Ten years from now, thanks to an economy that works for everyone, more Canadians will have a real and fair chance at success. Hard-working Canadians will be able to find good, affordable places to live, with affordable child care and better support as they age.

This is the brighter future that all Canadians deserve.

Canada's success has always been rooted in the ambition and hard work of the middle class and those working hard to join it.

The efforts of the middle class helped to build a better country—one that connected Canadians to each other, and communities from coast to coast to coast.

Generations of Canadian families built the roads we drive on, and the rail lines that get us to work and get Canada's goods to market. The hard work of Canadians built the ports that make trade possible, and helped give our most vulnerable citizens safe and welcoming places to live.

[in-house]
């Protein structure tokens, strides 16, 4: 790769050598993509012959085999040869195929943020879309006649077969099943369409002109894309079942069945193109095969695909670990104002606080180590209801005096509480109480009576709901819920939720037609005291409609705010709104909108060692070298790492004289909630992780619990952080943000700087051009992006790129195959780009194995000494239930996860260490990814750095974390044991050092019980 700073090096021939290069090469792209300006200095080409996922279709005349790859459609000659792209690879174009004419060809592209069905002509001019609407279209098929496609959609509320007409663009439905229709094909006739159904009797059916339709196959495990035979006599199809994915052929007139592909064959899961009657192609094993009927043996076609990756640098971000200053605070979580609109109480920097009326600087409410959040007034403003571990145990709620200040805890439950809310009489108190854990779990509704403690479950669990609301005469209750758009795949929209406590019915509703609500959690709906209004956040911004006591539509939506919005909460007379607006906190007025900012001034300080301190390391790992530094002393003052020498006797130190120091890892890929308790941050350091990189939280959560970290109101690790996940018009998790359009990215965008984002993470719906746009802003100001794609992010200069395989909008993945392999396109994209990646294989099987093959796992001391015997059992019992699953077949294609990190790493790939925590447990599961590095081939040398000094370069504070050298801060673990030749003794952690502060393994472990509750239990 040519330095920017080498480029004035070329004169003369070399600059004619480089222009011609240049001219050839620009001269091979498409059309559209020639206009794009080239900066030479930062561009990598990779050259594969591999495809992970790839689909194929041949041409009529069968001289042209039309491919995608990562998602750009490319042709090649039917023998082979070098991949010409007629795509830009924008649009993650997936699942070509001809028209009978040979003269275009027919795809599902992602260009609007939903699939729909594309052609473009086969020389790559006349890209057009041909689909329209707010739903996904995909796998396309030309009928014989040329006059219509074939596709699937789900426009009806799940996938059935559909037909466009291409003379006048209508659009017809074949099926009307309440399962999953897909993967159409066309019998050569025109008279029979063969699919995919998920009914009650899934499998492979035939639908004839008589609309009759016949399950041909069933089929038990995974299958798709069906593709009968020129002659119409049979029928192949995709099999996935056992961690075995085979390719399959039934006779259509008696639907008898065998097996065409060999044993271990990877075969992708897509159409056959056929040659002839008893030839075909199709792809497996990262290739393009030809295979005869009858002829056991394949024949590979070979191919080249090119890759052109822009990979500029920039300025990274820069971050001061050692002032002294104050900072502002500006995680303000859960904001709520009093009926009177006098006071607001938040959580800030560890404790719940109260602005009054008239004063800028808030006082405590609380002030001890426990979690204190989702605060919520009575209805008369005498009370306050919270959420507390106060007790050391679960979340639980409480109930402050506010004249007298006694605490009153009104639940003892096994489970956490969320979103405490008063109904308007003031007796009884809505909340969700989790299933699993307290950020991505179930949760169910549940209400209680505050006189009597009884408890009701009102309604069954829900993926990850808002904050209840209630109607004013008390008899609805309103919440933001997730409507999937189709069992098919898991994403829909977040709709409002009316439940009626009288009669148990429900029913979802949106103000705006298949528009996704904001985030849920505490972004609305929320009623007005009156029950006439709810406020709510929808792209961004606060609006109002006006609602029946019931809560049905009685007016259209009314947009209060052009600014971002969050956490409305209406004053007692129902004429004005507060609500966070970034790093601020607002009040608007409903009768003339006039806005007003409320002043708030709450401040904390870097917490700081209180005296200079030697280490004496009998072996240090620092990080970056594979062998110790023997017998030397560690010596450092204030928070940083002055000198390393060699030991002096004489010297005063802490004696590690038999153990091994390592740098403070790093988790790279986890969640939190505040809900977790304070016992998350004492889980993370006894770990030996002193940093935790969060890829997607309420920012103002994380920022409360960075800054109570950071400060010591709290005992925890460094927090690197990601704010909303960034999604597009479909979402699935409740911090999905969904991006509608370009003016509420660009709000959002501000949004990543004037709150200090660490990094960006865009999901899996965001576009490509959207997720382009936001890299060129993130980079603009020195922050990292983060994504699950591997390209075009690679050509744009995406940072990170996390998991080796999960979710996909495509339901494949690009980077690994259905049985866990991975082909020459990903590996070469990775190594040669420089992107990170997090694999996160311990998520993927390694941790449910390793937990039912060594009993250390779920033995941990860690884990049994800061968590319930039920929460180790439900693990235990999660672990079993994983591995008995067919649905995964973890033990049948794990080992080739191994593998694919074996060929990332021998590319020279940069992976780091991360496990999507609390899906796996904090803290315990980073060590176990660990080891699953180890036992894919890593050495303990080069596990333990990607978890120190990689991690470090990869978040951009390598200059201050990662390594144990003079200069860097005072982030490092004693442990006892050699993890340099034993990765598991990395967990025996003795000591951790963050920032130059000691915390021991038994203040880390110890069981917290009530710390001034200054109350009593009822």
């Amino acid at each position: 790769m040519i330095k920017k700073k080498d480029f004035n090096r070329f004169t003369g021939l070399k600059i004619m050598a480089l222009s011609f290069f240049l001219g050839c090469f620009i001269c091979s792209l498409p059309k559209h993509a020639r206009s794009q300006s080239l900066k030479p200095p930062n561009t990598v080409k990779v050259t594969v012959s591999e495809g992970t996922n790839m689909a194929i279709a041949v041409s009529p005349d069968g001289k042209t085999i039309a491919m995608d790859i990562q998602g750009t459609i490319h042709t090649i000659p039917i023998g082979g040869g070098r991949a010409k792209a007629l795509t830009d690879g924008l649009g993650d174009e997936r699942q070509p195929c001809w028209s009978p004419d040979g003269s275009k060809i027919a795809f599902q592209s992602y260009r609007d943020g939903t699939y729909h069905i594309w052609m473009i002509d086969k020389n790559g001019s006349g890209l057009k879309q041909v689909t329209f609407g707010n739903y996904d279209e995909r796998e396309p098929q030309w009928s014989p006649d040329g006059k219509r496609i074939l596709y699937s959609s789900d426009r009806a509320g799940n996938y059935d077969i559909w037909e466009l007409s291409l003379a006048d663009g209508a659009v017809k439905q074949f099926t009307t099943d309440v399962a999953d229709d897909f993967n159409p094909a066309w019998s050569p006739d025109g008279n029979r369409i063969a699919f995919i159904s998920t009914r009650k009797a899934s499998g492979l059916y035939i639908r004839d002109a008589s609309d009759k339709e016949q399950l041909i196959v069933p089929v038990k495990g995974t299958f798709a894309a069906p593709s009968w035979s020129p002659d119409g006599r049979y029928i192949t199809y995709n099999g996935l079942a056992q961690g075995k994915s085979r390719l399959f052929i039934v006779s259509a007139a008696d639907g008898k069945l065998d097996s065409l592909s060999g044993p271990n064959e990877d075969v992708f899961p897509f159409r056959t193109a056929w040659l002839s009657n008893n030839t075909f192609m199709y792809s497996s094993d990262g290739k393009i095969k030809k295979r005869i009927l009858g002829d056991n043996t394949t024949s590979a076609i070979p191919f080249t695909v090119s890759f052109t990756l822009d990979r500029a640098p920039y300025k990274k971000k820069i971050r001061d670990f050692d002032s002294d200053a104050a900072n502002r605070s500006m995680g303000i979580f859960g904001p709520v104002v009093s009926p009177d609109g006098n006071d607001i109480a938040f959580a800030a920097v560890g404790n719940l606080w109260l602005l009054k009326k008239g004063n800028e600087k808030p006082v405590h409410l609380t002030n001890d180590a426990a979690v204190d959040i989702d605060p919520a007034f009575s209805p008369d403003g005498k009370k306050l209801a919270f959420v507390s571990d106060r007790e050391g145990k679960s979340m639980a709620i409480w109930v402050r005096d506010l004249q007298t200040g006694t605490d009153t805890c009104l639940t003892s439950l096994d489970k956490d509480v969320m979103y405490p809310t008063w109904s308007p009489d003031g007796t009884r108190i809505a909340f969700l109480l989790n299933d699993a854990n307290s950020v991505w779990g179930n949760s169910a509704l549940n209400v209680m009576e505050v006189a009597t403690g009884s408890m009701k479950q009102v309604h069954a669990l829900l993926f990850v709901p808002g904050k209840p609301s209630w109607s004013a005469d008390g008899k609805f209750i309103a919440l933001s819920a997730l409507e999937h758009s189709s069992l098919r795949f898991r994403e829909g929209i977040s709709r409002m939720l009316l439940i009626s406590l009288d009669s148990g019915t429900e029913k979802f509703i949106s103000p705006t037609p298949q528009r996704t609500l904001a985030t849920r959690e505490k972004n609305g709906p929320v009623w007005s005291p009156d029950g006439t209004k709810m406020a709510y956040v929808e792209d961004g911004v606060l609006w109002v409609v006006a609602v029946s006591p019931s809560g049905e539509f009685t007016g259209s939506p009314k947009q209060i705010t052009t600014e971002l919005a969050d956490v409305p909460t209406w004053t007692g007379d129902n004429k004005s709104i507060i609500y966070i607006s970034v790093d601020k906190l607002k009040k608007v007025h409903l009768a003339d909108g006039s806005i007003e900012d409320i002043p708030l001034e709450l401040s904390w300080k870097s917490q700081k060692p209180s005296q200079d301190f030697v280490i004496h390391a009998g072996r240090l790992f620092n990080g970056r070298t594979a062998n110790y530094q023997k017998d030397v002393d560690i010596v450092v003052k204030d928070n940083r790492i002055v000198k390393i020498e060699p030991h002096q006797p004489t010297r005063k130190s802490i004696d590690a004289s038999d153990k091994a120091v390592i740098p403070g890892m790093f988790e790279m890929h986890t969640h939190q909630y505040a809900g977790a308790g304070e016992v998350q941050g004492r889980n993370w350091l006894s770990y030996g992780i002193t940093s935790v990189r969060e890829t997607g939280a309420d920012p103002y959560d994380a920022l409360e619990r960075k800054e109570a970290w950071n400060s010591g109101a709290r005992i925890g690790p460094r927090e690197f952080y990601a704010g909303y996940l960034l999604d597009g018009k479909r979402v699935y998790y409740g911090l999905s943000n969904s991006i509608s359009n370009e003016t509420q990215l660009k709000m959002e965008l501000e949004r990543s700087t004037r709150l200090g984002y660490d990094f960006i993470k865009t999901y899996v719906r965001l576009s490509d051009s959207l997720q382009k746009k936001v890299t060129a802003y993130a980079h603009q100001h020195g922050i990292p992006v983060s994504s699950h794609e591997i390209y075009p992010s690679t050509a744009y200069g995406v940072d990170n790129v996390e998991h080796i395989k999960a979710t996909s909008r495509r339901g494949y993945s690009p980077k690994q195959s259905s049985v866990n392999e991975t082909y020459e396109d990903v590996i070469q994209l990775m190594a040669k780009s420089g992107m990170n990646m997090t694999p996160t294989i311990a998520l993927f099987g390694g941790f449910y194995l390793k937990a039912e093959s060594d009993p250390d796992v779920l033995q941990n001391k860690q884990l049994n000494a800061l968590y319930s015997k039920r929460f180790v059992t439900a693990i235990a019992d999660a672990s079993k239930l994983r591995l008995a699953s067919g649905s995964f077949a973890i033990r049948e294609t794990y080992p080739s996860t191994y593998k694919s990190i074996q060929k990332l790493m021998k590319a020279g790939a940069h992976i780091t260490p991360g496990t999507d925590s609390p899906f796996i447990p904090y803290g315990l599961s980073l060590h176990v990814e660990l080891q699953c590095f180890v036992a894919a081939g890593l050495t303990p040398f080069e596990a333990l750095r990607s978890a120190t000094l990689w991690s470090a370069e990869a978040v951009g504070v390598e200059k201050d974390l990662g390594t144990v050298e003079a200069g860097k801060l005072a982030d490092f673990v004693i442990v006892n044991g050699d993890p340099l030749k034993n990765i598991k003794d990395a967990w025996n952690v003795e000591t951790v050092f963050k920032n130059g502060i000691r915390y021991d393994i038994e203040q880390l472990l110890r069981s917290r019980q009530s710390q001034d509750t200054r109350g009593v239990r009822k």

In recent years, our understanding of infrastructure has expanded. It now includes things like the Internet—a way to share ideas and connect with others that has transformed the way we live, work and play.

It includes green infrastructure—the projects that will give more Canadian families access to safe water, and help Canadian communities plan for the challenges that come with a changing climate.

And it includes the social infrastructure that makes our communities feel like home—things like affordable housing, high-quality, affordable child care, and cultural infrastructure like community centres, museums, parks and arenas.

In its 150th year since Confederation, Canada needs to approach the future with a renewed sense of confidence, optimism and ambition.